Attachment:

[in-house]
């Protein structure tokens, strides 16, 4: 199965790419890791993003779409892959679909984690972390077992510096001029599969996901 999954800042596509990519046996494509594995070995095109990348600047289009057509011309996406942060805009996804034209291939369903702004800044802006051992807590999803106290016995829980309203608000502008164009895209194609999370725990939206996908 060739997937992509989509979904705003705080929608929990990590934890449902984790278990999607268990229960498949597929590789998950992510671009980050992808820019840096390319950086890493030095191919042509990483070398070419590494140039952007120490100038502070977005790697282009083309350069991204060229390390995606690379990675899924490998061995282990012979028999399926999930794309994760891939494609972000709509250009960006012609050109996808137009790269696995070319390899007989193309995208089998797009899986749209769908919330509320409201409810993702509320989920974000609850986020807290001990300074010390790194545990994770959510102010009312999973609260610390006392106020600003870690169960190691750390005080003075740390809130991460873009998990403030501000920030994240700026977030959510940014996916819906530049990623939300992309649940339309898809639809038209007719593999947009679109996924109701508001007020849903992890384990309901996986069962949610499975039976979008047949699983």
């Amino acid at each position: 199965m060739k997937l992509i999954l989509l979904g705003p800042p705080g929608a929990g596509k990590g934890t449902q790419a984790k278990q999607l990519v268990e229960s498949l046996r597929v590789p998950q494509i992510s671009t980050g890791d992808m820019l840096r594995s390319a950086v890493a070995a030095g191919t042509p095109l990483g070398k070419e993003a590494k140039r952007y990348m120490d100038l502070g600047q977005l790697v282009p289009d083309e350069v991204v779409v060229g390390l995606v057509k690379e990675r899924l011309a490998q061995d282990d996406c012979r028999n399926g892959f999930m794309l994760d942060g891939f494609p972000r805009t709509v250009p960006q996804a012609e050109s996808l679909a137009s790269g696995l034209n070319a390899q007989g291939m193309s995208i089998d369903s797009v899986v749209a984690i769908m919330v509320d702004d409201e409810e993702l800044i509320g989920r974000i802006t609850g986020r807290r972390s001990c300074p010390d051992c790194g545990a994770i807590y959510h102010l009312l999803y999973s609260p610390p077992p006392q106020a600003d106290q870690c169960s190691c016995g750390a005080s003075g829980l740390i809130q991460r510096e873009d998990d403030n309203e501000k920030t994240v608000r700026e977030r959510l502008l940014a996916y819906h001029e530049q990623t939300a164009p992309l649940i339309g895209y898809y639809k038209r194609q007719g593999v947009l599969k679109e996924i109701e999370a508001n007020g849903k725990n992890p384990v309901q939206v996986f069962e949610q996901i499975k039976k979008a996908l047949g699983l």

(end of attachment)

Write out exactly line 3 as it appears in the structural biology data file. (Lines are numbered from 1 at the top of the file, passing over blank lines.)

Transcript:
């Amino acid at each position: 199965m060739k997937l992509i999954l989509l979904g705003p800042p705080g929608a929990g596509k990590g934890t449902q790419a984790k278990q999607l990519v268990e229960s498949l046996r597929v590789p998950q494509i992510s671009t980050g890791d992808m820019l840096r594995s390319a950086v890493a070995a030095g191919t042509p095109l990483g070398k070419e993003a590494k140039r952007y990348m120490d100038l502070g600047q977005l790697v282009p289009d083309e350069v991204v779409v060229g390390l995606v057509k690379e990675r899924l011309a490998q061995d282990d996406c012979r028999n399926g892959f999930m794309l994760d942060g891939f494609p972000r805009t709509v250009p960006q996804a012609e050109s996808l679909a137009s790269g696995l034209n070319a390899q007989g291939m193309s995208i089998d369903s797009v899986v749209a984690i769908m919330v509320d702004d409201e409810e993702l800044i509320g989920r974000i802006t609850g986020r807290r972390s001990c300074p010390d051992c790194g545990a994770i807590y959510h102010l009312l999803y999973s609260p610390p077992p006392q106020a600003d106290q870690c169960s190691c016995g750390a005080s003075g829980l740390i809130q991460r510096e873009d998990d403030n309203e501000k920030t994240v608000r700026e977030r959510l502008l940014a996916y819906h001029e530049q990623t939300a164009p992309l649940i339309g895209y898809y639809k038209r194609q007719g593999v947009l599969k679109e996924i109701e999370a508001n007020g849903k725990n992890p384990v309901q939206v996986f069962e949610q996901i499975k039976k979008a996908l047949g699983l």